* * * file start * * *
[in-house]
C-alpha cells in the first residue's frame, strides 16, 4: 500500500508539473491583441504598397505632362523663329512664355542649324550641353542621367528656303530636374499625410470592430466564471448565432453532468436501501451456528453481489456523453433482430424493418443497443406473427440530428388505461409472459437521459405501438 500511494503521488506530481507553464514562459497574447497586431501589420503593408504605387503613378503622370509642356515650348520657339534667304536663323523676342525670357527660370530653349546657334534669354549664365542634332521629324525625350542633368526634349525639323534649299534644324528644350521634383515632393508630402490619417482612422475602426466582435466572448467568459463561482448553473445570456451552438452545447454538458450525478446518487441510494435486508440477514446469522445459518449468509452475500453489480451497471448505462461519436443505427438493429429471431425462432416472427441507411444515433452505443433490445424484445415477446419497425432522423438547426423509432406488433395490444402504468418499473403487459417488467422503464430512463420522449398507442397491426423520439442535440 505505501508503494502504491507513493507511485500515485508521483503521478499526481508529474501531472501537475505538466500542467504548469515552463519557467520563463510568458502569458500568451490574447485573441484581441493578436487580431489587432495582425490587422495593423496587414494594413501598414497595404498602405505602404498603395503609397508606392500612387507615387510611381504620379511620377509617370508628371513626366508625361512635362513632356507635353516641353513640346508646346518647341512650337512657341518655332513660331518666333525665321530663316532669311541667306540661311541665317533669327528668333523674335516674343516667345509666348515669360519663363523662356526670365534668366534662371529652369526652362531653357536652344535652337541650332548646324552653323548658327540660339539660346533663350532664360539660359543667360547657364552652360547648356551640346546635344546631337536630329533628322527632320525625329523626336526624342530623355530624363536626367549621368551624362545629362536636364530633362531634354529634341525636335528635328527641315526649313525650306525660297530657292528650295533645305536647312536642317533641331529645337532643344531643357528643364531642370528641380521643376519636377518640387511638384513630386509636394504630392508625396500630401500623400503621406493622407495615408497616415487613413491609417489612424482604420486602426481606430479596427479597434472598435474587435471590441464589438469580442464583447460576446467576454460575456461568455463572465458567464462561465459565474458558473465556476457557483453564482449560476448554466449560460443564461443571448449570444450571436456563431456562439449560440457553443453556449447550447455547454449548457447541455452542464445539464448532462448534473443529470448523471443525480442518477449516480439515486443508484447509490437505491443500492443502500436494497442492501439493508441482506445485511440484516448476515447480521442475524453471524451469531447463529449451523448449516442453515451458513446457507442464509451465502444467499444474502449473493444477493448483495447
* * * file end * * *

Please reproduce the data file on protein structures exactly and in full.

[in-house]
C-alpha cells in the first residue's frame, strides 16, 4: 500500500508539473491583441504598397505632362523663329512664355542649324550641353542621367528656303530636374499625410470592430466564471448565432453532468436501501451456528453481489456523453433482430424493418443497443406473427440530428388505461409472459437521459405501438 500511494503521488506530481507553464514562459497574447497586431501589420503593408504605387503613378503622370509642356515650348520657339534667304536663323523676342525670357527660370530653349546657334534669354549664365542634332521629324525625350542633368526634349525639323534649299534644324528644350521634383515632393508630402490619417482612422475602426466582435466572448467568459463561482448553473445570456451552438452545447454538458450525478446518487441510494435486508440477514446469522445459518449468509452475500453489480451497471448505462461519436443505427438493429429471431425462432416472427441507411444515433452505443433490445424484445415477446419497425432522423438547426423509432406488433395490444402504468418499473403487459417488467422503464430512463420522449398507442397491426423520439442535440 505505501508503494502504491507513493507511485500515485508521483503521478499526481508529474501531472501537475505538466500542467504548469515552463519557467520563463510568458502569458500568451490574447485573441484581441493578436487580431489587432495582425490587422495593423496587414494594413501598414497595404498602405505602404498603395503609397508606392500612387507615387510611381504620379511620377509617370508628371513626366508625361512635362513632356507635353516641353513640346508646346518647341512650337512657341518655332513660331518666333525665321530663316532669311541667306540661311541665317533669327528668333523674335516674343516667345509666348515669360519663363523662356526670365534668366534662371529652369526652362531653357536652344535652337541650332548646324552653323548658327540660339539660346533663350532664360539660359543667360547657364552652360547648356551640346546635344546631337536630329533628322527632320525625329523626336526624342530623355530624363536626367549621368551624362545629362536636364530633362531634354529634341525636335528635328527641315526649313525650306525660297530657292528650295533645305536647312536642317533641331529645337532643344531643357528643364531642370528641380521643376519636377518640387511638384513630386509636394504630392508625396500630401500623400503621406493622407495615408497616415487613413491609417489612424482604420486602426481606430479596427479597434472598435474587435471590441464589438469580442464583447460576446467576454460575456461568455463572465458567464462561465459565474458558473465556476457557483453564482449560476448554466449560460443564461443571448449570444450571436456563431456562439449560440457553443453556449447550447455547454449548457447541455452542464445539464448532462448534473443529470448523471443525480442518477449516480439515486443508484447509490437505491443500492443502500436494497442492501439493508441482506445485511440484516448476515447480521442475524453471524451469531447463529449451523448449516442453515451458513446457507442464509451465502444467499444474502449473493444477493448483495447